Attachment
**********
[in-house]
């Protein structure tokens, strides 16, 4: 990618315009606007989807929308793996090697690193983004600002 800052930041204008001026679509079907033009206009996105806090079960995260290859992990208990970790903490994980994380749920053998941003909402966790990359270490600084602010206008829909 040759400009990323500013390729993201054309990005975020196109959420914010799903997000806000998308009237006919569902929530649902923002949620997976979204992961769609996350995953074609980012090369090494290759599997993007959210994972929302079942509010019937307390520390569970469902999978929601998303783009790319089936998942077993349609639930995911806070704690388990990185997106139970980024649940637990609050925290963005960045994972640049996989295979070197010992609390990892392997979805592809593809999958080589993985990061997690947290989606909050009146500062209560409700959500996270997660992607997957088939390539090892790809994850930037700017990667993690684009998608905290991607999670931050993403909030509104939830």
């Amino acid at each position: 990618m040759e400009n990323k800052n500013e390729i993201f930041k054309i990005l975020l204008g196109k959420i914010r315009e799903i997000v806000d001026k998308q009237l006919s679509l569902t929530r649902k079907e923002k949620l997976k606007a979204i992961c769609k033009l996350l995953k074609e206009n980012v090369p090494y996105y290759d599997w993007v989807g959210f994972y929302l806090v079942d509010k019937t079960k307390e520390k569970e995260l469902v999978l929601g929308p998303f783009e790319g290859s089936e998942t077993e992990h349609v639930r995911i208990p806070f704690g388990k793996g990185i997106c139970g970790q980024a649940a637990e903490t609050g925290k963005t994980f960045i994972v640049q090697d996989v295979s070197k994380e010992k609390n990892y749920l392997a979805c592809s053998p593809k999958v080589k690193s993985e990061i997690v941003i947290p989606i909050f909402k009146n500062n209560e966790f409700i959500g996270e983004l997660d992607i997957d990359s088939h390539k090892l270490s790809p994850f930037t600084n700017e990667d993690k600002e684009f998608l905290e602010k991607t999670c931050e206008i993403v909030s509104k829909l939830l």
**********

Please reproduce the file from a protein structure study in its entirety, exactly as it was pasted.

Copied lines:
[in-house]
């Protein structure tokens, strides 16, 4: 990618315009606007989807929308793996090697690193983004600002 800052930041204008001026679509079907033009206009996105806090079960995260290859992990208990970790903490994980994380749920053998941003909402966790990359270490600084602010206008829909 040759400009990323500013390729993201054309990005975020196109959420914010799903997000806000998308009237006919569902929530649902923002949620997976979204992961769609996350995953074609980012090369090494290759599997993007959210994972929302079942509010019937307390520390569970469902999978929601998303783009790319089936998942077993349609639930995911806070704690388990990185997106139970980024649940637990609050925290963005960045994972640049996989295979070197010992609390990892392997979805592809593809999958080589993985990061997690947290989606909050009146500062209560409700959500996270997660992607997957088939390539090892790809994850930037700017990667993690684009998608905290991607999670931050993403909030509104939830």
């Amino acid at each position: 990618m040759e400009n990323k800052n500013e390729i993201f930041k054309i990005l975020l204008g196109k959420i914010r315009e799903i997000v806000d001026k998308q009237l006919s679509l569902t929530r649902k079907e923002k949620l997976k606007a979204i992961c769609k033009l996350l995953k074609e206009n980012v090369p090494y996105y290759d599997w993007v989807g959210f994972y929302l806090v079942d509010k019937t079960k307390e520390k569970e995260l469902v999978l929601g929308p998303f783009e790319g290859s089936e998942t077993e992990h349609v639930r995911i208990p806070f704690g388990k793996g990185i997106c139970g970790q980024a649940a637990e903490t609050g925290k963005t994980f960045i994972v640049q090697d996989v295979s070197k994380e010992k609390n990892y749920l392997a979805c592809s053998p593809k999958v080589k690193s993985e990061i997690v941003i947290p989606i909050f909402k009146n500062n209560e966790f409700i959500g996270e983004l997660d992607i997957d990359s088939h390539k090892l270490s790809p994850f930037t600084n700017e990667d993690k600002e684009f998608l905290e602010k991607t999670c931050e206008i993403v909030s509104k829909l939830l």